I still remember how I refused to go to my evening session school which is an Islamic school. In Johor, students must attend Islamic school on top of attending primary school. I get tired easily and everyday I’ll make up different excuses to just skip school. I’ll pretend to be fast asleep even after my parents waking me up for so many times. What can I say, I am a pretty rebellious child. When I volunteered to tutor Rohingya children, I was literally mesmerised. It really did make me realise how lucky I am to be able to attend primary school and then to a boarding school and to college. These children came running up the stairs on a Saturday morning eager to learn anything you are willing to share. I was in charged of children aged 3-5 years old and these children are truly happy even when you just started singing ABC to them. They could not really read yet and explaining them simple words and their meaning is quite difficult as they are not that fluent in both English and Malay. They can count numbers up to 10 but only few can do simple additions. They do have school from Monday till Friday where Rohingya adults themselves will teach them but I was told that their syllabus is not that advance comparing to Malaysian syllabus. (Mind you that this is only an example from the centre I went. There are a number of centres around KL which may have different systems and syllabus) Some older children aged 13 and above are still struggling with divisions and what not and Malaysians here are already on algebra, differentiation and integration. And that’s only Maths, I haven’t even started on Physics, History, Biology, Geography, Living Skills, Chemistry and so on. How lucky we are to learn all of these at school and that we have certified teachers to answer all the questions that lingers in our mind. I remember asking the owner of the centre about the future of these children and he returned my question with a faint smile. More often than not, when they turned 15, they will start helping their parents to find income for the family by working at the market, collecting old steels and all kinds of odd jobs. Seeing this situation made me truly more grateful for the rezeki Allah blessed me with. I am able to receive education as early as a 4 year old child until this very moment and Alhamdulillah I am financially supported. From that day onwards I get a little bit pissed off if I hear people skipping schools when they feel like it because you don’t know how others are dying to be in your spot. Rohingya children are more than willing to attend school and to learn while some of us feels like sleeping in on a Monday morning *sigh*. I’m a tad bit emotional about this because I really do value education and I believe everyone should to. Be grateful that you are allowed to attend school/college/university and receive a certification which can be used to further your studies or to apply jobs. Even when life seems to be hard for you, thank Allah that you were given an opportunity when someone else didn’t.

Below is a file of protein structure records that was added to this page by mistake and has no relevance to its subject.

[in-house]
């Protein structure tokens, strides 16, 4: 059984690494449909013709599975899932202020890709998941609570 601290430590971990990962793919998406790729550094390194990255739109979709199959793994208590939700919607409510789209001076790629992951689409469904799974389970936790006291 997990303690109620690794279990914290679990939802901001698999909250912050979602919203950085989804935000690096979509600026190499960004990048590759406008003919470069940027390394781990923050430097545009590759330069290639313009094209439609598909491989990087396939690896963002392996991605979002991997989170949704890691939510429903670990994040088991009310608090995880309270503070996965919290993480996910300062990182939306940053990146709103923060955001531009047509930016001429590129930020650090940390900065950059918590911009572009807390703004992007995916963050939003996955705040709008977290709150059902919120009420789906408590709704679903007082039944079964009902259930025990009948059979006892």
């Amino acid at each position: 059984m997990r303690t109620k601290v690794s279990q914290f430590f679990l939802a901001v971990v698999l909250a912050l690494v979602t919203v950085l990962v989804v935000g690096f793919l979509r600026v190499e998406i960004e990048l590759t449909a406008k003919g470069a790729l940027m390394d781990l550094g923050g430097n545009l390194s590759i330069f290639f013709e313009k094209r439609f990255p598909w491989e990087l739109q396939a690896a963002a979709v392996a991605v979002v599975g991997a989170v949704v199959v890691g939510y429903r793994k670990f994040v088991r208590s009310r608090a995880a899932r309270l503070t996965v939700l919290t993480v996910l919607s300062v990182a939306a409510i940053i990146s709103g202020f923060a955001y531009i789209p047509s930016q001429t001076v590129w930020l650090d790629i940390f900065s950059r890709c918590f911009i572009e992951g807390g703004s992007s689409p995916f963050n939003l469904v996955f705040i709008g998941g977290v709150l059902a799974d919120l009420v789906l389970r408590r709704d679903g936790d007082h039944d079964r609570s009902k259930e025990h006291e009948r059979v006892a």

Regarding my research project, Alhamdulillah I received an A from it. I made a magazine as my research outcome and I do have a video of it but couldn’t upload it so I’ll just upload a collage of it here. Please don’t expect a professional magazine as I only made it using powerpoint and all the editing skills I have in store but overall I’m certainly proud of it : )
Till next time!